This 2021 is the year of superheroes. On the one hand, the Disney series wandavision dared to deconstruct the Marvel universe. On the other, Zack Snyder brought his own Justice League in a big way on HBO despite being, basically, an extended four-hour version of a film that sucked at the box office in 2017. Recently, Amazon Prime Video also premiered the anime series of Invinciblea comic from a minor publisher that began as a parody of Superman crossed with elements of Dragon Ball and full of explicit violence in the style of another hit on the same platform: The guys.
In recent decades, superheroes have grown out of a subculture popularcornered in the comic and judged more or less childish, albeit with artistic traits – Tim Burton’s Batman, for example – to dominate the dominant current. They ate up the movie market. Every week, a new release of a series is announced on the platforms. A movie about a supervillain, Joker by Todd Phillips, also won the Golden Lion at the Venice Film Festival.
For David Galán, screenwriter, screenwriter and director of the recent Secret Origins –nominated for the Feroz and Goya awards and the last Spanish born of the genre on the Netflix screens – the main recent change in superheroes is precisely that of ceasing to be niche: «Comics from the 1960s were aimed at children, in the 1980s they started to look at adult fans and in the 2000s they targeted everyone, fan or not. “A process that has a price:” Sure, it changed them. Now they are a product for the mass audience and they have to be much more responsible».
McCausland: “The superhero is an almost everyday figure forced to serve as a reflection for his consumers”
Similarly, journalist and writer Elisa McCausland, author of Wonder Woman: Feminism as a superpower, who studied phenomena such as The Avengers or Wait. “Everything is superhero these days, so nothing is superheroic. The superhero has become a means of understanding fact from fiction. It also has positives, like the intersection of the superhero genre with others, and the public debate about what it means to be a (super)hero and have (super)powers,” he explains. .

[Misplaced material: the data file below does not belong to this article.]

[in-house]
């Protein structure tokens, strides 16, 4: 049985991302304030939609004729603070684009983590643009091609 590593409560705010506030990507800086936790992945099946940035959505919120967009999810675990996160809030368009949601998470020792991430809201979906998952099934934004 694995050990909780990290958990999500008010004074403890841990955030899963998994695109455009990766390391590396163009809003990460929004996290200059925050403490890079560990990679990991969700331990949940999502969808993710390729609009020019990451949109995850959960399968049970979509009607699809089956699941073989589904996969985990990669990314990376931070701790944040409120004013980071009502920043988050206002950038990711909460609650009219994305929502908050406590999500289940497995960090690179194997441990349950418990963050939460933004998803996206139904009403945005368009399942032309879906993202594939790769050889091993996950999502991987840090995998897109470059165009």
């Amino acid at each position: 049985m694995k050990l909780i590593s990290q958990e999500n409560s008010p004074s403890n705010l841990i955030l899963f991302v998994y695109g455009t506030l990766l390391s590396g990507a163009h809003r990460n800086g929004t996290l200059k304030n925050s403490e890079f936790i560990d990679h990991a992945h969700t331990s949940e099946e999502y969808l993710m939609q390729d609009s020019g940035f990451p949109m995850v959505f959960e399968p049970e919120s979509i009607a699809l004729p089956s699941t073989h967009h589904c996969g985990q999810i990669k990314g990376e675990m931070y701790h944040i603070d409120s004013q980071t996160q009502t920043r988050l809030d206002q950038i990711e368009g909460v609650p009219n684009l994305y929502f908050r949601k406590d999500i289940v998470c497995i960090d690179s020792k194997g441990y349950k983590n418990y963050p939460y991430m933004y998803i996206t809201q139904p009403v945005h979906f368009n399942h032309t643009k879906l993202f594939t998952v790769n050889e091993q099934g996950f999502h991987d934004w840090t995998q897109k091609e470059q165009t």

Before the 1960s, recalls McCausland, “the superhero was an icon” and, subsequently, “we dealt with his neurotic aspect”. This is the case of characters like Spiderman or The Thing, 4 great, for whom having superpowers was a bad luck rather than an advantage. At the turn of the century “the boom and there is great interest in the political role played by his figure. With a few exceptions like Zack Snyder’s films, the comic book, film and TV superhero is the new inhabitant of the fictional planet, an almost daily figure forced to serve as a reflection for its consumers».
Indeed, the basis of the theoretical debate about which superheroes we want or which we deserve – as proposed by Christopher Nolan’s film, The Black Knight, in 2008 – not much has changed in the last six decades. In 1964, Umberto Eco, in his famous essay Apocalyptic and integratedanalyzed the impact of culture popular European American, focusing on comics, superheroes and, in particular, Superman, the first and most iconic of all, to conclude that the key to the character was in Clark Kent when he said: “Clark Kent embodies, in a perfectly typical way, the average reader., afflicted with complexes and despised by their own peers. By an obvious process of identification, any employee in any American city secretly harbors the hope that one day, from the remnants of his current personality, a Superman able to recover from years of mediocrity.
Galán: “There is an approach that understands that superheroes are fun and their mission is to entertain”
McCausland isn’t far behind Eco when it comes to assessing the influence of movies and shows on today’s superheroes, even though 1960s Superman was able to make the sun shine while Scarlet Witch of wandavision just aim at a house surrounded by a white fence:The superhero has lost much of his visual iconicity: he’s more down to earth, both literally and figuratively.. In most of today’s comics, superheroes spend their time chatting, whether in coffee shops or in alternate universes. What they only reflect is a way of life random, close, consumable, leaving aside all the tradition of wonder”.